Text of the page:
I would be grateful if you would share the contents of this letter with the Branches you represent on the Executive Committee.


Alistair Macmillan
Chairman RAMC Association

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Brig MacMillan

It is a great privilege to have been appointed as Chairman of the RAMC Association for the next 5 years and I look forward very much to rising to the challenge of leading the Association effectively during my tenure. It is a mighty organization first setup by the then DGAMS, Sir William Leishman, in 1925 and still encompasses some 28 Branches including one in Cyprus.

I fully realize that the Association is essentially an ageing one and that younger soldiers today find other ways and means to communicate and socialize with each other. Even though all serving members of the Corps are Association members, we have seen fewer of them joining us on their retirement. Many don’t know what the Association does and how it can help them after their service. So my initial main effort will be to explore better mechanisms of communication with the serving Regular and Territorial personnel. We need to make those isolated instances of interaction between units and Association Branches the norm across our network. I also believe we need to get together better with other organisations that serve the ex-RAMC community like RAMC Re-United and explore how we can cooperate better to mutual advantage.

Now the life-blood of the Association is its Branches. The Branches are where our membership resides and functions. So I am also looking at how the Association’s Executive Committee can assist Branches more, physically and financially, to aid the lot of the membership.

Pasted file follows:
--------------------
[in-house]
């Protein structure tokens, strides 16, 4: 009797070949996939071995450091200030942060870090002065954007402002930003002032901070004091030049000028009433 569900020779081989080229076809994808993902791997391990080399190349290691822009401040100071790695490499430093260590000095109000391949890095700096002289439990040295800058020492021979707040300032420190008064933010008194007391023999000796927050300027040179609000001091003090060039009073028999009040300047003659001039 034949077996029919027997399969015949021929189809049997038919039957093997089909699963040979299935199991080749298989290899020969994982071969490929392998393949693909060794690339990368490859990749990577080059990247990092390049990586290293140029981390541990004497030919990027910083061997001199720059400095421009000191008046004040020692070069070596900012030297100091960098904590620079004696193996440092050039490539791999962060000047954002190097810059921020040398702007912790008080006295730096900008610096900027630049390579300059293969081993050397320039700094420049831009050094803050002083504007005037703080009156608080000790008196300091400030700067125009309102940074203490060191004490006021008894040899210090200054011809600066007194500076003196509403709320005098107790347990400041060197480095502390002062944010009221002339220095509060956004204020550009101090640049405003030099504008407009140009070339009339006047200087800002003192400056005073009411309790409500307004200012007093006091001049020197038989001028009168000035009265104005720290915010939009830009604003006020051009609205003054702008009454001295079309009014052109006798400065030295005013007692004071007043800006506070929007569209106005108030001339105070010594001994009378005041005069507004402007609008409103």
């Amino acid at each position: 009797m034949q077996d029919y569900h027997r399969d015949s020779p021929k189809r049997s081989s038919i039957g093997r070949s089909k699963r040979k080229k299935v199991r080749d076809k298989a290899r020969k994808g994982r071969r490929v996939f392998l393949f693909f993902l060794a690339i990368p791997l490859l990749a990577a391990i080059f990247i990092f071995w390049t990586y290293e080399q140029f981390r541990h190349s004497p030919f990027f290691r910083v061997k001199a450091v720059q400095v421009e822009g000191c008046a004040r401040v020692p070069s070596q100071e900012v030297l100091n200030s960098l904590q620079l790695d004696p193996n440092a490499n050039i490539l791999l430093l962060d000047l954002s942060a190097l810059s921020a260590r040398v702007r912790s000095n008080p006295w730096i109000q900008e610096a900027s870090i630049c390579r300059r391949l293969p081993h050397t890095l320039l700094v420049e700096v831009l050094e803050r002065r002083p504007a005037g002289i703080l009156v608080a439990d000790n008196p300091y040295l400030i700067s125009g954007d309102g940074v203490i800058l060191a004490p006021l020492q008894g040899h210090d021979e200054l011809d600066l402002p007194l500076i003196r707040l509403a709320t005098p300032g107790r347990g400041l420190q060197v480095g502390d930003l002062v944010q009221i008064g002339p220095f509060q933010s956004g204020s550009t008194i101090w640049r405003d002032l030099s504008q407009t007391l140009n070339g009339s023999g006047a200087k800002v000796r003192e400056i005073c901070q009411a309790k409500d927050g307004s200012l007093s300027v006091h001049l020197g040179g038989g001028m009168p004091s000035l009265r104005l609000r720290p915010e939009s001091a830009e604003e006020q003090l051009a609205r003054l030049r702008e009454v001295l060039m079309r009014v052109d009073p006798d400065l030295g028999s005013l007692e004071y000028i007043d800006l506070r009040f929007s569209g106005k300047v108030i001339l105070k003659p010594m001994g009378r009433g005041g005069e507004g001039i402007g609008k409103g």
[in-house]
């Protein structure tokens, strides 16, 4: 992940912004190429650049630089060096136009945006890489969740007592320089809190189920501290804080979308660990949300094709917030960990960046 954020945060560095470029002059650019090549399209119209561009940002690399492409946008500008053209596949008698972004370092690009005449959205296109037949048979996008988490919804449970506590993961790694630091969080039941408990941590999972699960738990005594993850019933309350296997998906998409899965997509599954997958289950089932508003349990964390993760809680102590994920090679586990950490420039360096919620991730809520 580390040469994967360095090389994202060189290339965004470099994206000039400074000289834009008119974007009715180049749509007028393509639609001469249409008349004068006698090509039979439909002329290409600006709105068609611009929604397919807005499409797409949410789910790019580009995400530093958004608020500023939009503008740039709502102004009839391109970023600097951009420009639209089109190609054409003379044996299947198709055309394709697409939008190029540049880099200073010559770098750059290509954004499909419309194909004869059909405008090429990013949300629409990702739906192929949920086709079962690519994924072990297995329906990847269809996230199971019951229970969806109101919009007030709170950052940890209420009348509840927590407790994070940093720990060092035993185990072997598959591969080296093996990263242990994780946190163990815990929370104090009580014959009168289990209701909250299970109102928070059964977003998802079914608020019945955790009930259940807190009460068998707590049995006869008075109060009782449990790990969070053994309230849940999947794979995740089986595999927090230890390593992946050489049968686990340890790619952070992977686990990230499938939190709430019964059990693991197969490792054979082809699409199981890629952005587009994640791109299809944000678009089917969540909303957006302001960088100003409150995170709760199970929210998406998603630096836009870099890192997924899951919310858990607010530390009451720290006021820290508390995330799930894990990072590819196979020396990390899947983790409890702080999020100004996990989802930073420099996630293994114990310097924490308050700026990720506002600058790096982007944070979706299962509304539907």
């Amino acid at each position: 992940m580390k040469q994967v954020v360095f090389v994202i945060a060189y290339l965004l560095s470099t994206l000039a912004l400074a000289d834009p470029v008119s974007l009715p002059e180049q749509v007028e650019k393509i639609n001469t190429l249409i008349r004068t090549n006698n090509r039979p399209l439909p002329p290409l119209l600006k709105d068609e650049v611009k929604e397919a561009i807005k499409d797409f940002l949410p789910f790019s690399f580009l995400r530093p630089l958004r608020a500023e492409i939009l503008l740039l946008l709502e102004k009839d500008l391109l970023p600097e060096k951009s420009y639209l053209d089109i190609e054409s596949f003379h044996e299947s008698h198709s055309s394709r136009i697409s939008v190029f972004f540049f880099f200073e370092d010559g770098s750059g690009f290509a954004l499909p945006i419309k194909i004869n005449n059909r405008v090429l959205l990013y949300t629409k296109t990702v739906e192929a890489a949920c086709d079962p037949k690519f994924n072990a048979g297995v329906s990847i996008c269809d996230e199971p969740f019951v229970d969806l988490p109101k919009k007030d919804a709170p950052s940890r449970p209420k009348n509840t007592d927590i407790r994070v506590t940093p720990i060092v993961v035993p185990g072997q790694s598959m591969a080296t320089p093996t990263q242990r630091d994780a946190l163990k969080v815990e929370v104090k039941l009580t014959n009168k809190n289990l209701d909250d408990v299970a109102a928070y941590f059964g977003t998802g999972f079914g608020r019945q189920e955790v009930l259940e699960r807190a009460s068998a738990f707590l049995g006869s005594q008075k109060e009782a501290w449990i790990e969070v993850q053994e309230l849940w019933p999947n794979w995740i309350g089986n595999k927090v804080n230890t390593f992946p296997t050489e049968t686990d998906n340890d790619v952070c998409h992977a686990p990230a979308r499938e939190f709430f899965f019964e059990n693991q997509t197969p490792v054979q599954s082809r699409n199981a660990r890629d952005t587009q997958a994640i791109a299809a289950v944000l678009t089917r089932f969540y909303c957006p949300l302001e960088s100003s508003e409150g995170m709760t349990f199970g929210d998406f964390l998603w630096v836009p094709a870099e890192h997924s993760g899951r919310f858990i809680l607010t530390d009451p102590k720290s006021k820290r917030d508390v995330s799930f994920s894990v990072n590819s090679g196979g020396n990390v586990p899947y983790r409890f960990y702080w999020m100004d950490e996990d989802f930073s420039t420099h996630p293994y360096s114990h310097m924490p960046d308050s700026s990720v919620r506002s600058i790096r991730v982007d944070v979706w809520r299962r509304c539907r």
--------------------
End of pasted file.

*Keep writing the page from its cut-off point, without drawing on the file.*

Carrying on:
I look forward to getting around the Branches during my stint and to meeting as many members as possible. I hope many of you can continue to support such gatherings as Corps Sunday, the Annual Service and AGM at the National Arboretum and Remembrance Sunday. We had 16 Standard Bearers on parade at the Arboretum recently so let’s aim at increasing this for the remaining central functions this year.

In Arduis Fidelis,
Alistair Macmillan
May 2019

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Brig MacMillan

It is now 6 months since I became Chairman and quite a lot has been happening since then. We have had a successful Corps Sunday with three Standards dedicated at the Service including one for our new Branch at Chorley. We had a magnificent Battlefield Tour to WW1 sites, conducted by Pete Starling, in September and my wish is that we will repeat such an exercise annually hereafter; there is another planned for May 2020 at Arnhem, the details of which are elsewhere on the website. At the Field of Remembrance one of our members, Michael Cane from Maidstone, scored quite a hit with the Duke and Duchess of Sussex, so much so that this featured on ITV news that evening. Forty Association Members marched past the Cenotaph on Remembrance Sunday.

Organisational changes are afoot. Our longstanding Secretary, Chris Richards, is standing down at the end of the year and Mike Ryan, recently retired from Regular service, is taking over. I shall pay a tribute to Chris later on at the end of his actual tour of duty. Our Social Media voice, Diane Donnelly, has stepped down from her duties and I have already paid tribute, appropriately on her beloved Facebook, to her work for the Association. Diane will continue to do other work for the Association. Kim Bourne has taken over this role and we look forward to seeing what Social Media innovations she will give us. In the round, we have made new arrangements for this website by employing a professional website operator.

I am exploring how we can improve the linkage between our Branches and the Field Army, Regular and Reserve, in order to promote both understanding and mutual support. From next month there will be a Regular feature about the Association in the Medic Magazine. Further inroads into the blockages in informing and involving currently serving personnel with the Association are ongoing.